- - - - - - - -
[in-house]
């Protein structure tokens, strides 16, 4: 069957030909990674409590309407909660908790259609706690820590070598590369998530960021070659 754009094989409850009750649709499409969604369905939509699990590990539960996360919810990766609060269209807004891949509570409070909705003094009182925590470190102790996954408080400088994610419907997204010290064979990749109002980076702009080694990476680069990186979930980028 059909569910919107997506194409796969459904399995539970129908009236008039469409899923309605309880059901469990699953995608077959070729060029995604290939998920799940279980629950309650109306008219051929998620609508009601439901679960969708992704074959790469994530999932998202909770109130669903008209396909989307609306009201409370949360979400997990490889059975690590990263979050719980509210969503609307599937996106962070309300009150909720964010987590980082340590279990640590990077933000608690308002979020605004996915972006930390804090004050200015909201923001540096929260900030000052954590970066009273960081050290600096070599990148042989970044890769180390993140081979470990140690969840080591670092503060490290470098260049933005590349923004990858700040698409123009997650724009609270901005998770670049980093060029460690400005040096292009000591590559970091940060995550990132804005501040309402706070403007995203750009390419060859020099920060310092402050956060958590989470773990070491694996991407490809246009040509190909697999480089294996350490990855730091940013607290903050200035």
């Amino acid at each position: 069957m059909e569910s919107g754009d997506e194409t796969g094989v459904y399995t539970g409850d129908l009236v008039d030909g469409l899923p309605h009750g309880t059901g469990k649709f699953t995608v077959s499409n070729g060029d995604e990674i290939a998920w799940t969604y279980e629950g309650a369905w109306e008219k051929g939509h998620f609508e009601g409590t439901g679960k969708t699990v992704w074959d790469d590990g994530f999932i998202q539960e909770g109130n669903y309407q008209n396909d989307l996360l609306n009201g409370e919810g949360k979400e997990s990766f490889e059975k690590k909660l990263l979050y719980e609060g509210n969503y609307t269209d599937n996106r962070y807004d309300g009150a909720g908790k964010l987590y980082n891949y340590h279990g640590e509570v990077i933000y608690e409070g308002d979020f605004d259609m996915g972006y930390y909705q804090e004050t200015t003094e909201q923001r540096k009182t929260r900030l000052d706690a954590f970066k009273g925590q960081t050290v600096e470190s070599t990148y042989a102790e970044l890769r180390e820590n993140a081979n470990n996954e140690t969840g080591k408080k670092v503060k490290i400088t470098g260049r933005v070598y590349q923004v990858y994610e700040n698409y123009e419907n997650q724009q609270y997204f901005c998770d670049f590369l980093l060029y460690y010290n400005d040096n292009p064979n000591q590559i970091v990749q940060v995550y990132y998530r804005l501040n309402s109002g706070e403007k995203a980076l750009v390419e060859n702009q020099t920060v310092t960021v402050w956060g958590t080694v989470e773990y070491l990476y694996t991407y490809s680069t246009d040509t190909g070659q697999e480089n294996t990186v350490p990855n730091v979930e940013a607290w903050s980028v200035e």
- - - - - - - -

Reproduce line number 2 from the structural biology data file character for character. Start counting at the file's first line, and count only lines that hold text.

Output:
């Protein structure tokens, strides 16, 4: 069957030909990674409590309407909660908790259609706690820590070598590369998530960021070659 754009094989409850009750649709499409969604369905939509699990590990539960996360919810990766609060269209807004891949509570409070909705003094009182925590470190102790996954408080400088994610419907997204010290064979990749109002980076702009080694990476680069990186979930980028 059909569910919107997506194409796969459904399995539970129908009236008039469409899923309605309880059901469990699953995608077959070729060029995604290939998920799940279980629950309650109306008219051929998620609508009601439901679960969708992704074959790469994530999932998202909770109130669903008209396909989307609306009201409370949360979400997990490889059975690590990263979050719980509210969503609307599937996106962070309300009150909720964010987590980082340590279990640590990077933000608690308002979020605004996915972006930390804090004050200015909201923001540096929260900030000052954590970066009273960081050290600096070599990148042989970044890769180390993140081979470990140690969840080591670092503060490290470098260049933005590349923004990858700040698409123009997650724009609270901005998770670049980093060029460690400005040096292009000591590559970091940060995550990132804005501040309402706070403007995203750009390419060859020099920060310092402050956060958590989470773990070491694996991407490809246009040509190909697999480089294996350490990855730091940013607290903050200035």